Swiss chard is such a great vegetable to add to your home vegetable garden. Swiss chard can be used in so many different dishes, and while it may taste a slight bit bitter (to me anyway), when eaten raw, Swiss Chard has a tremendous amount of flavor. Mix in the many varieties of Swiss Chard that you can grow, and the possibilities are nearly endless.
Swiss Chard comes in all shades of the colors of the rainbow. In fact
there is a variety called Rainbow, and another called Bright Lights that
will have your Swiss Chard popping up in all kinds of color. But
enough about how cool Swiss Chard looks growing in your home vegetable
garden. Let’s talk about how you actually grow Swiss Chard.
Swiss Chard seeds are not too large, but not very small either. You can
get away with planting Swiss Chard seeds a half inch deep. Your Swiss
Chard will produce plenty of energy to push the growing young plant
through the surface.
Start your Swiss Chard seeds indoors, in a greenhouse or in a cold
frame, where the warmth will help your Swiss Chard seeds germinate
faster. Under optimal conditions you can expect your Swiss Chard seeds
to germinate in five to seven days.
Once your Swiss Chard has germinated, and fear of frost has subsided in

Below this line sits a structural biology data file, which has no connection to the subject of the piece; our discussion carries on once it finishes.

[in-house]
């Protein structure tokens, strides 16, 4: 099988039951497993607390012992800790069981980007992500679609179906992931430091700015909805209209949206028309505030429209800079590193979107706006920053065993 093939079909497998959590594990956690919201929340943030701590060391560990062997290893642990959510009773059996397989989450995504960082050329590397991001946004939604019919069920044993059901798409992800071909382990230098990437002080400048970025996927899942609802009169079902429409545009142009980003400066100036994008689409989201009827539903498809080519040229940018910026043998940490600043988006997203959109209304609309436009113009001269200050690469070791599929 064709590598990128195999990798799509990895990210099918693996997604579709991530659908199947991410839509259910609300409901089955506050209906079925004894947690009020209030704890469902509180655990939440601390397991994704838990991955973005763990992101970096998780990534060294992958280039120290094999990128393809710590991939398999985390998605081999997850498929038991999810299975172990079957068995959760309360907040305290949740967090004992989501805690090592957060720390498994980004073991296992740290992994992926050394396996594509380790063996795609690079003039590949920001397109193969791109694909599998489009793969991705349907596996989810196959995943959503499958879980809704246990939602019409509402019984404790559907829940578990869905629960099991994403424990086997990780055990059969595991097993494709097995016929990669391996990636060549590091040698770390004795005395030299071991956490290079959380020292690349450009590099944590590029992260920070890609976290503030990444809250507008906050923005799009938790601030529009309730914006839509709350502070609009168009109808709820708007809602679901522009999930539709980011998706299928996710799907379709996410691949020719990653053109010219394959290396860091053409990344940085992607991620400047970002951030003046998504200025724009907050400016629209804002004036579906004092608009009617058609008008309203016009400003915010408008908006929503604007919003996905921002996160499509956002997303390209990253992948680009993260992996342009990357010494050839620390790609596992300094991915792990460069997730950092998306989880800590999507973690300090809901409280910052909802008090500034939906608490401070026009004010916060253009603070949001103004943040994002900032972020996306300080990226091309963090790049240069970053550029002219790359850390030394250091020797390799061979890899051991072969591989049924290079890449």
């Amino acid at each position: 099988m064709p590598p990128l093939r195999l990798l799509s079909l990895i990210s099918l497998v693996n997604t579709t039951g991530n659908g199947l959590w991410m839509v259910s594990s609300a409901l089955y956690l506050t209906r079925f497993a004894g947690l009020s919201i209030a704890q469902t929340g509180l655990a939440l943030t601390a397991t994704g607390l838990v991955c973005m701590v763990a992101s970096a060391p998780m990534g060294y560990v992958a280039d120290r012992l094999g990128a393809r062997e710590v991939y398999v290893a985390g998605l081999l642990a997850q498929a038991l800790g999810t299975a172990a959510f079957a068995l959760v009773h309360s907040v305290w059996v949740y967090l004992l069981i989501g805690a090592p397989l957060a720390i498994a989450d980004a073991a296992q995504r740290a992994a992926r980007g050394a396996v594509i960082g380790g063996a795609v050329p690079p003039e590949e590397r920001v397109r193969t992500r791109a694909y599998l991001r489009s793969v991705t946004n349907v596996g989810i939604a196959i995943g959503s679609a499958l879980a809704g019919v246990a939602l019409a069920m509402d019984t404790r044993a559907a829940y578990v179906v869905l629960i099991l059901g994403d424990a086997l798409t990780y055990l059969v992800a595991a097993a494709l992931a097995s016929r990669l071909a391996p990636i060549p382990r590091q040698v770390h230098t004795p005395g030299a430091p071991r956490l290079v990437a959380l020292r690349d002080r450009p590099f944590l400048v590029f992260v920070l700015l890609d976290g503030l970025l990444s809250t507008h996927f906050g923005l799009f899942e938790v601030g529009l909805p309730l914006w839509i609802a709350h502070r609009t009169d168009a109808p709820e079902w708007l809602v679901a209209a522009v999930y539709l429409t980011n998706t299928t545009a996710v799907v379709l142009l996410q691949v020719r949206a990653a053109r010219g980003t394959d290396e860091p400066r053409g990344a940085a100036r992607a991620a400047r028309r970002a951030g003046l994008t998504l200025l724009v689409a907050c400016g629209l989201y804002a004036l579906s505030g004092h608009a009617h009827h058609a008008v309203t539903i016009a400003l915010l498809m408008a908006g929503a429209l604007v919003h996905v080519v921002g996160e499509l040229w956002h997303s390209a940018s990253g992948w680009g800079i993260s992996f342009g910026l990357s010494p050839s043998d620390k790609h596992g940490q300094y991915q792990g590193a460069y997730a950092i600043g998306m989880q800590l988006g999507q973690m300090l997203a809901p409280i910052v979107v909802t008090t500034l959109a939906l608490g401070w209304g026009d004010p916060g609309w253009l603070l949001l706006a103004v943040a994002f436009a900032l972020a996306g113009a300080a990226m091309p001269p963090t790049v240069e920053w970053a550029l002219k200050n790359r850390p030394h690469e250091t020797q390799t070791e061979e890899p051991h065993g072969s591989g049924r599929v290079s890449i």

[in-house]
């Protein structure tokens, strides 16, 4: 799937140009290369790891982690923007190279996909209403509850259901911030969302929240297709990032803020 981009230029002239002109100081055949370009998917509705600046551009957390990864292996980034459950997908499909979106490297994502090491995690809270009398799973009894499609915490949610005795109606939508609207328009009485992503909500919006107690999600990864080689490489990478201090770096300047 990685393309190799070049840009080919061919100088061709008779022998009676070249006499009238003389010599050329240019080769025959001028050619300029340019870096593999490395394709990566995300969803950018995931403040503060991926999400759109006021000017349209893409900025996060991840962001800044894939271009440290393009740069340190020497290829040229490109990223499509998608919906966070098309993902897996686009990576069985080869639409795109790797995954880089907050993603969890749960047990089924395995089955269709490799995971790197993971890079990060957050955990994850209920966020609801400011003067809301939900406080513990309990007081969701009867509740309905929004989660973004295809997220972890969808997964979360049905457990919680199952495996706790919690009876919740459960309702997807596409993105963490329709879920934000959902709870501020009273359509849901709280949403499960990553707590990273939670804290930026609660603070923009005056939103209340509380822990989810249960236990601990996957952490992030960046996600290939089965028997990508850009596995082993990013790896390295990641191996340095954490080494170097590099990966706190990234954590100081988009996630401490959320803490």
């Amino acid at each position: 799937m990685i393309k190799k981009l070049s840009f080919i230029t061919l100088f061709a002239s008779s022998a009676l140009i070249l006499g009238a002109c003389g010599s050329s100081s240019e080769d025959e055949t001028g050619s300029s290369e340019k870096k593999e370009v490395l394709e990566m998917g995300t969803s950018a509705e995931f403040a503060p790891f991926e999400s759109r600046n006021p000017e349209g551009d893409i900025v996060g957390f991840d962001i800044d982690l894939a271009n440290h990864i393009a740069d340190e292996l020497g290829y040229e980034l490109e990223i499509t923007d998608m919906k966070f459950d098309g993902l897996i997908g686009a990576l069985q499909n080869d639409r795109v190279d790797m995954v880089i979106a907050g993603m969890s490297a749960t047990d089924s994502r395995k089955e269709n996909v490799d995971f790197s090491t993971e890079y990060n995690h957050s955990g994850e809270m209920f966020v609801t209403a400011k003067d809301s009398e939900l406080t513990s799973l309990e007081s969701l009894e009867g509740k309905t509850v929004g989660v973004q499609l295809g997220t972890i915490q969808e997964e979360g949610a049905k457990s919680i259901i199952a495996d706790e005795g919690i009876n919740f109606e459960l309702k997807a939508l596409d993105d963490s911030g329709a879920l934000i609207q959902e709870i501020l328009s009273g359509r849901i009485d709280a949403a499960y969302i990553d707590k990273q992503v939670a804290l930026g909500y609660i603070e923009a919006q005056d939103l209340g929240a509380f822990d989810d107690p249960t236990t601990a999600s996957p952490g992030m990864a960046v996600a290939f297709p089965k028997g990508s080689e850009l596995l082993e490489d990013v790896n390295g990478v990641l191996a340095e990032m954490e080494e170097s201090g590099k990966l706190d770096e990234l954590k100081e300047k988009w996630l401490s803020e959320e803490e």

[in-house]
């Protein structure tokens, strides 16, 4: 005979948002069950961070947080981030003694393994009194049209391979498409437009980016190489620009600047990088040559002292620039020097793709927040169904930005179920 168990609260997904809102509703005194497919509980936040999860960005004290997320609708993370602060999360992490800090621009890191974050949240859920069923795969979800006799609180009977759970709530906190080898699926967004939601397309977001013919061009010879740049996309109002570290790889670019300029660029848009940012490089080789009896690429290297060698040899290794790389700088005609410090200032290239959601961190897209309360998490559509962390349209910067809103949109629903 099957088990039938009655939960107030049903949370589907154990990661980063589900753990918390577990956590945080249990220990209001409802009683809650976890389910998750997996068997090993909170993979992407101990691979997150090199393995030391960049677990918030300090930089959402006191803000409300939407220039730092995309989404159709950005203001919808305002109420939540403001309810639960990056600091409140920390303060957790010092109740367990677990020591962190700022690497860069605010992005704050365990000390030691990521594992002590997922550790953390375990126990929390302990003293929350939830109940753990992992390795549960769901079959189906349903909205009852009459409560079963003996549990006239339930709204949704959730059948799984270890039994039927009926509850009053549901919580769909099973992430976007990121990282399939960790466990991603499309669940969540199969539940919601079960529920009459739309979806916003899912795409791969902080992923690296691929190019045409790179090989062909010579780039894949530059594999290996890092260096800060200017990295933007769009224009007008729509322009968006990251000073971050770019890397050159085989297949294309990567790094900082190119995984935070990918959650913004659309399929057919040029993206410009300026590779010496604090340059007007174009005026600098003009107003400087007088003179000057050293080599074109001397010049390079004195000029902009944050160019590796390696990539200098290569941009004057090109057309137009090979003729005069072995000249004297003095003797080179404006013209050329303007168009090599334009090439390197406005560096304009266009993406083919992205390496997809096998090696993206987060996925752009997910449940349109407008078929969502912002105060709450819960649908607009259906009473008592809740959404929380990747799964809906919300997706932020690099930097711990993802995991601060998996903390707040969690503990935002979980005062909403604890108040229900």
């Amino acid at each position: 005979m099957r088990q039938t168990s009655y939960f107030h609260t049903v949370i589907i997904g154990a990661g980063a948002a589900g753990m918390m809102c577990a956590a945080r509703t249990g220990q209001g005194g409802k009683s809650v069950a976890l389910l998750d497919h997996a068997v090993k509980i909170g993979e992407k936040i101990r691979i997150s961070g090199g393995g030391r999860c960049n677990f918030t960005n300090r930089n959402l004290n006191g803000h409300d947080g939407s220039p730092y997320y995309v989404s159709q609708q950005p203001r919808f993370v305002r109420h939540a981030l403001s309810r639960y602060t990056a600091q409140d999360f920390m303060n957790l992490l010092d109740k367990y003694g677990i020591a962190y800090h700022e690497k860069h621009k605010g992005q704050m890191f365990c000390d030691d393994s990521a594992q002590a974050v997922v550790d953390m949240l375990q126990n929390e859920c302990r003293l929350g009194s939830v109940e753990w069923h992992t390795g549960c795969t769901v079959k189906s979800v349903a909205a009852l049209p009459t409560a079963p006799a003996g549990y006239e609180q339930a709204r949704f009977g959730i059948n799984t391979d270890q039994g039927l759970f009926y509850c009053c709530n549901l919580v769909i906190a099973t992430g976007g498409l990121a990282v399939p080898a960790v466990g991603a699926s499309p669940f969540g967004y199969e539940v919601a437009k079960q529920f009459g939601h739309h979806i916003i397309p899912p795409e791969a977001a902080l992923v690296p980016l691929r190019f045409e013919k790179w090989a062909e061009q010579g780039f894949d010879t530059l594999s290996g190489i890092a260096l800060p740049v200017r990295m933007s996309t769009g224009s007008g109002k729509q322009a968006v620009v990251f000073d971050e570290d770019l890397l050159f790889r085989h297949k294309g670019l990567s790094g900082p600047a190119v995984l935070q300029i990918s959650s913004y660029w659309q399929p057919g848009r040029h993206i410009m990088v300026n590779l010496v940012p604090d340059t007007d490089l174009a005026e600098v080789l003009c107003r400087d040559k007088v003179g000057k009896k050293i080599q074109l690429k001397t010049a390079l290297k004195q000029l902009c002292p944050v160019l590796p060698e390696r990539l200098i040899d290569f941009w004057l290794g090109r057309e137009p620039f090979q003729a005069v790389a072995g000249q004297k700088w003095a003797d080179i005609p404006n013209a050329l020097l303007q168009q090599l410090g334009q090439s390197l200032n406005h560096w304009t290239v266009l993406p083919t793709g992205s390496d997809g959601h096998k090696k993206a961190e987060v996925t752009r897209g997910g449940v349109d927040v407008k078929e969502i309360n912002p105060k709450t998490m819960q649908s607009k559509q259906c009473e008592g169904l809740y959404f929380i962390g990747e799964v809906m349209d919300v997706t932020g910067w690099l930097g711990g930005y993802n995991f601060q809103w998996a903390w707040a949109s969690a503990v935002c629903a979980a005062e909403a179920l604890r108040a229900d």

your area, move your Swiss Chard to your outside vegetable garden.
Space out your Swiss Chard plants eight to ten inches. You want to give
their roots plenty of room to grow. As a side note, Swiss Chard makes a
great companion plant to members of the cabbage family as well as
lettuce, but not so much to beets or spinach.
Swiss Chard, like many other leafy vegetables, will do best in full sun,
but produce well in a shaded environment. Be sure to give your Swiss
Chard a moderate watering not letting the soil get too dry.
When the Swiss Chard leaves are near eight inches, they are ready to be
harvested. Simply cut the stalks of your Swiss Chard plants about an
inch above the soil to harvest. Your Swiss Chard plants will continue
to grow when you do this.
Swiss Chard is rich in vitamins A, K & C, containing a great deal of
the recommended daily consumption (214%, 716% and 53% respectively).
Additional Resources on How to Grow Swiss Chard
Three Plants to Start Now for the Fall Garden